Wednesday, June 8, 2016

Managing Anger

One of the great problems with anger is that there are people and situations that seem to deserve it. And in certain cases, this is correct. You see, the Christian approach to the world is not, “It is all just a misunderstanding.” It does not say, “We are all good people deep down, and if we could just see it, we would get along.” Rather, it says that we are all sinners, who follow our own paths rather than God’s (Romans 3:23; Jeremiah 17:9; Isaiah 64:6). And one of the problems with sinners is that sinners sin. It is useless to sugarcoat it or try to excuse it. Human beings do things that are really inexcusable. And God commands us to forgive them anyway (Ephesians 4:32; Colossians 3:13; Matthew 18:23-35).

Now we need to realize that sin really does deserve the wrath of God (Romans 1:18; Ephesians 5:6; John 3:36). Including our sins (Ephesians 2:3; Romans 5:9; 1 Thessalonians 5:9). Let us not mince words here. It is easy to say that, based on what that person did, they really deserve to have me mad at them. And maybe they do. I really deserve to have God mad at me. But He forgives me (Ephesians 1:7; Colossians 1:14; Acts 13:38,39). However, it is often hard to remember this on the spur of the moment, so we need to constantly remind ourselves of who we are and what God has done for us.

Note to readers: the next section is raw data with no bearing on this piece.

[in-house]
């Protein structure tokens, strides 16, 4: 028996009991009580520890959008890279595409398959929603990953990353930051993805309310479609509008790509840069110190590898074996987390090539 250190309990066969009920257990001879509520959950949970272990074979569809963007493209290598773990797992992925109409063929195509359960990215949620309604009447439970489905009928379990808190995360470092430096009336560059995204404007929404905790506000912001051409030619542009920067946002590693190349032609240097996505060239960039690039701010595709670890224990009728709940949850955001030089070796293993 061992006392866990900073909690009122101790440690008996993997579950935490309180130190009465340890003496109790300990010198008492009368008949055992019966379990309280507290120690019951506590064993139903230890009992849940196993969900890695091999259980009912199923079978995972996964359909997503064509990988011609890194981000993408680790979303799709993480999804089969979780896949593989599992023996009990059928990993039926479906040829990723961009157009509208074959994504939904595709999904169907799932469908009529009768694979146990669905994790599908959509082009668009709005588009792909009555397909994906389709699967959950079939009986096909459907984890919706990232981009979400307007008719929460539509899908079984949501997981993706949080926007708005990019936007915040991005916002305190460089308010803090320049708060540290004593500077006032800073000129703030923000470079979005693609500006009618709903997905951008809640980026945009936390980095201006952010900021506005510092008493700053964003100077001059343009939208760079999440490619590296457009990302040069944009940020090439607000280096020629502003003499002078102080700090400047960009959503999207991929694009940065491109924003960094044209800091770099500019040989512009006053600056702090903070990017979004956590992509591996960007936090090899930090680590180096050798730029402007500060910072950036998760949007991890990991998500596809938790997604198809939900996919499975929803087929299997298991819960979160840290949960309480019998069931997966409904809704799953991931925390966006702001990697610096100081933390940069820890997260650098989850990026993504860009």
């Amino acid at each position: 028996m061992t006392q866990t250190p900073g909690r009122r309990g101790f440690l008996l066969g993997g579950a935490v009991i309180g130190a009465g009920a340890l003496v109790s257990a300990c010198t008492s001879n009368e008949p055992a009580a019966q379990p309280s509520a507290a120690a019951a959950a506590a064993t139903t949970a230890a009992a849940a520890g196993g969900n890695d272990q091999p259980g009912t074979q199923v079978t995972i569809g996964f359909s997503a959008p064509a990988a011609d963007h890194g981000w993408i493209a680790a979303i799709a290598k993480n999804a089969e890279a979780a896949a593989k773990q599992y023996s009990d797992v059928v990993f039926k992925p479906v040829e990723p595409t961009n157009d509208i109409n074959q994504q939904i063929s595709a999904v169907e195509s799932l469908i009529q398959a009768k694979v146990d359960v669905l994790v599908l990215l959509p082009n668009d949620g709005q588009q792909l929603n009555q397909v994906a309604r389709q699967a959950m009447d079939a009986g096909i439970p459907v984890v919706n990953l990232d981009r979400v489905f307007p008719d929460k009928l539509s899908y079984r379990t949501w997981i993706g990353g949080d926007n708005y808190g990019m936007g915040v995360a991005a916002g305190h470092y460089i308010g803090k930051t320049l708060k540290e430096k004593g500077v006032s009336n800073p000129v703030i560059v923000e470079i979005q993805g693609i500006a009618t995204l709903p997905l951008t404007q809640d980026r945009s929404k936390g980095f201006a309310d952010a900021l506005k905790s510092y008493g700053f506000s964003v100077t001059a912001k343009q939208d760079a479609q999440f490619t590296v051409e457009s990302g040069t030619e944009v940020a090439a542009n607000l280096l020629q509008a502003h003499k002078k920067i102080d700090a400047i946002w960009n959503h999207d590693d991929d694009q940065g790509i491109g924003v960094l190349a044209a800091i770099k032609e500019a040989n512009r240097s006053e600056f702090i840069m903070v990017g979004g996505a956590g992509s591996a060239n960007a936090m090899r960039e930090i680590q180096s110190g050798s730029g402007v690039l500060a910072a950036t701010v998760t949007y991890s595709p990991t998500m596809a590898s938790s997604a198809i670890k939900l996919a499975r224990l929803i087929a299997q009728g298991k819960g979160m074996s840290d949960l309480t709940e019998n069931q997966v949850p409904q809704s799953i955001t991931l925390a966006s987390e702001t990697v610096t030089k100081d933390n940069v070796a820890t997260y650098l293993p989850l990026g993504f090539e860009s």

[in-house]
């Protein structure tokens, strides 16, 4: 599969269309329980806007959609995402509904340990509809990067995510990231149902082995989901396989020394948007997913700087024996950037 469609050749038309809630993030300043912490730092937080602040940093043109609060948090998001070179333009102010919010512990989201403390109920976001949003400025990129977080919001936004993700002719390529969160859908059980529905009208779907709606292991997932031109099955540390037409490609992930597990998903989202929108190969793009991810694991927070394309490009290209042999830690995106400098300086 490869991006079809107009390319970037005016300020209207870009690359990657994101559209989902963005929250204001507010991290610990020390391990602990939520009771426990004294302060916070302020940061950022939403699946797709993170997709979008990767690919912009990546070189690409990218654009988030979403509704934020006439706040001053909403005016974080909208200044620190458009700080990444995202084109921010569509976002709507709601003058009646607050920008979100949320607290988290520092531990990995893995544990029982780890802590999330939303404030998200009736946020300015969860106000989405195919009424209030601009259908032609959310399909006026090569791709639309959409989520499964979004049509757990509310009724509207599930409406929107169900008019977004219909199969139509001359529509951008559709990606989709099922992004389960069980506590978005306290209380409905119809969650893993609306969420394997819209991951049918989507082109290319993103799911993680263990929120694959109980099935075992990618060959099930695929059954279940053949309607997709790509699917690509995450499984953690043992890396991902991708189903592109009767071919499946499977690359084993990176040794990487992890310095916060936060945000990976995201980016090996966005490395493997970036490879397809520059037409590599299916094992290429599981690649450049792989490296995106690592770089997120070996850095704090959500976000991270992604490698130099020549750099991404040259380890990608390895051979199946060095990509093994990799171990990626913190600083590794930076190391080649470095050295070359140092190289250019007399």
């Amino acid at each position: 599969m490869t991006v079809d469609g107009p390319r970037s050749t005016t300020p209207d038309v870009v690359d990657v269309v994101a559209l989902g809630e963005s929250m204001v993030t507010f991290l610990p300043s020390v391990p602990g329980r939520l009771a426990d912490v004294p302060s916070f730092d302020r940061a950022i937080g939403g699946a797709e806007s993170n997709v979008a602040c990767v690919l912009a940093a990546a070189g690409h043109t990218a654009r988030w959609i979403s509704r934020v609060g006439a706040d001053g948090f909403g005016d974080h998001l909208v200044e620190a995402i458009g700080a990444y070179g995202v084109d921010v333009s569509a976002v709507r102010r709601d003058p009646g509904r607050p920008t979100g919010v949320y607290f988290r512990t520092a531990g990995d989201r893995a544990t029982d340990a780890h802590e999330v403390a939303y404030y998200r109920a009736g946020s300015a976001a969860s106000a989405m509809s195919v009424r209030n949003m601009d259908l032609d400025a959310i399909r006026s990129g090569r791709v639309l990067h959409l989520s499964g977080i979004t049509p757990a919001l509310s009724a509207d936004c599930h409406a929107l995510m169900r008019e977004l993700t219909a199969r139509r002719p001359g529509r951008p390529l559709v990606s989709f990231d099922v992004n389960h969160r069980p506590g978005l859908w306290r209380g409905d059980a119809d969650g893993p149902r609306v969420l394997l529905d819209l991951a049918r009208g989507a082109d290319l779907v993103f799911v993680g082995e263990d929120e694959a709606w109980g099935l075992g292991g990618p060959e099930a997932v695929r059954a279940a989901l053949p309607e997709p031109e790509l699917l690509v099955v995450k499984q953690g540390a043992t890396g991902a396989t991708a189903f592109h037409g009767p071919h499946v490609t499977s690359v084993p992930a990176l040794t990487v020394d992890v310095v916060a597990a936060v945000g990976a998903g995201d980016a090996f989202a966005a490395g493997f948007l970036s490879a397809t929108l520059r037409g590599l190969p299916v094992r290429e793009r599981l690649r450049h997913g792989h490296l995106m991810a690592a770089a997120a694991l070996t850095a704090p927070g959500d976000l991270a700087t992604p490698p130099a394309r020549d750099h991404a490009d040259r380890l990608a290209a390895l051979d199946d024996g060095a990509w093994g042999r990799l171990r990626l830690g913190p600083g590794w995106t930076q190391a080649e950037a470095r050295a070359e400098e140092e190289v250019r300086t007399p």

One of the things that can help with this is to slow down and not be too quick to act on our first impulse. This involves restraining our anger instead of just letting it loose (Proverbs 12:16; 14:17; 16:32). Further, we should consider our words and pass over offences (Proverbs 15:1; 19:11; 29:8). Often it is good, if we have the opportunity, to stop and consider what we want to say before we say it. Sometimes not saying anything is the best option (Proverbs 11:12; 17:28; 21:23). I have a tendency toward foot –in-mouth disease. If I am not careful I, can say the wrong thing without thinking. Also, to do these things we need the power of the Spirit of God working in our lives (2 Corinthians 3:18; Philippians 2:13; Galatians 5:16). But to put this in perspective, we need to remember God’s love and compassion even for those who deserve wrath. There may be a point for asking whether the other person may not be as bad as we think they are. But even if they are, we need to keep our anger in check. For God forgives, not just the excusable, but the inexcusable (1 Timothy 1:8-16; 1 Corinthians 15:9.10; 2 Samuel 12:13).

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